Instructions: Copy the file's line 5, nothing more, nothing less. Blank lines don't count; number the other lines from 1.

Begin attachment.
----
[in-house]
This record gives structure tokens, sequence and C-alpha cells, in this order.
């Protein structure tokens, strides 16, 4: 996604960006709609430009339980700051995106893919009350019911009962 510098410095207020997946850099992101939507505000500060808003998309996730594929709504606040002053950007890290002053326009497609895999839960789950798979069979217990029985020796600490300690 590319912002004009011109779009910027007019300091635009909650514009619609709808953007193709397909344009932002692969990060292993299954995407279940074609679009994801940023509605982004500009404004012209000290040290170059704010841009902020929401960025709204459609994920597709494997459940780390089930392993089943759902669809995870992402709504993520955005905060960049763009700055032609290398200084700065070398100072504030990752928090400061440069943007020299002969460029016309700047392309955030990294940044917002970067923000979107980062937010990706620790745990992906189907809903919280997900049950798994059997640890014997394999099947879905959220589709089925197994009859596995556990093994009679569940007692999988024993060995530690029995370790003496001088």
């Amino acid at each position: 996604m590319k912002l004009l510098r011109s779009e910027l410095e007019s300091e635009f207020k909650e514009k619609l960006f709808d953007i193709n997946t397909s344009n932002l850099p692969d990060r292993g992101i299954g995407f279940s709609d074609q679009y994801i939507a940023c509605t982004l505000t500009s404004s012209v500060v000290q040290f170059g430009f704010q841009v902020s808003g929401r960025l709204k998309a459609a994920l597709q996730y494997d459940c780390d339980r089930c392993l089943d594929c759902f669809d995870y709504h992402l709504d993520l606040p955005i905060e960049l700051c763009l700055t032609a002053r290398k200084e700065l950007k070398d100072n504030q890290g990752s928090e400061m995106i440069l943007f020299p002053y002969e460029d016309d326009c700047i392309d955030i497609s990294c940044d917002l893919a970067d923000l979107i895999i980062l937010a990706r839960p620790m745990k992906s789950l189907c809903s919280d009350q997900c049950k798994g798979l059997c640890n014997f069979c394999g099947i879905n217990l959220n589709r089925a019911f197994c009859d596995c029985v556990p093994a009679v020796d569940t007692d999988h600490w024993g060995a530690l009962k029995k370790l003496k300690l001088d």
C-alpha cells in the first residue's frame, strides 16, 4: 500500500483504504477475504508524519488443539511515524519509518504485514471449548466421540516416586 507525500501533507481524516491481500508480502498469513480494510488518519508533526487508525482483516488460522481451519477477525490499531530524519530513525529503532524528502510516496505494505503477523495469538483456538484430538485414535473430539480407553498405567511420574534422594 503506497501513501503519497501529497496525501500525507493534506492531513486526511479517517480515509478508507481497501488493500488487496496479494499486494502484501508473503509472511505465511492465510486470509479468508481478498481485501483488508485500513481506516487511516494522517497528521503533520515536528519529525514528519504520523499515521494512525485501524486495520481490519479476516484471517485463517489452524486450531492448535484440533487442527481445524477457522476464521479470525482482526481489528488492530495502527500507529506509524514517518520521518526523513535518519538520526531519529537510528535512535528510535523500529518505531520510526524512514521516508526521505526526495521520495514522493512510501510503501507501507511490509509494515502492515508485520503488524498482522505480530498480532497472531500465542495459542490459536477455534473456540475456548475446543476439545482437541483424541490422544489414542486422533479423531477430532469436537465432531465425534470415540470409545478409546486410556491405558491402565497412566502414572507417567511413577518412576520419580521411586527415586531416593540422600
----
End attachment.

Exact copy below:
C-alpha cells in the first residue's frame, strides 16, 4: 500500500483504504477475504508524519488443539511515524519509518504485514471449548466421540516416586 507525500501533507481524516491481500508480502498469513480494510488518519508533526487508525482483516488460522481451519477477525490499531530524519530513525529503532524528502510516496505494505503477523495469538483456538484430538485414535473430539480407553498405567511420574534422594 503506497501513501503519497501529497496525501500525507493534506492531513486526511479517517480515509478508507481497501488493500488487496496479494499486494502484501508473503509472511505465511492465510486470509479468508481478498481485501483488508485500513481506516487511516494522517497528521503533520515536528519529525514528519504520523499515521494512525485501524486495520481490519479476516484471517485463517489452524486450531492448535484440533487442527481445524477457522476464521479470525482482526481489528488492530495502527500507529506509524514517518520521518526523513535518519538520526531519529537510528535512535528510535523500529518505531520510526524512514521516508526521505526526495521520495514522493512510501510503501507501507511490509509494515502492515508485520503488524498482522505480530498480532497472531500465542495459542490459536477455534473456540475456548475446543476439545482437541483424541490422544489414542486422533479423531477430532469436537465432531465425534470415540470409545478409546486410556491405558491402565497412566502414572507417567511413577518412576520419580521411586527415586531416593540422600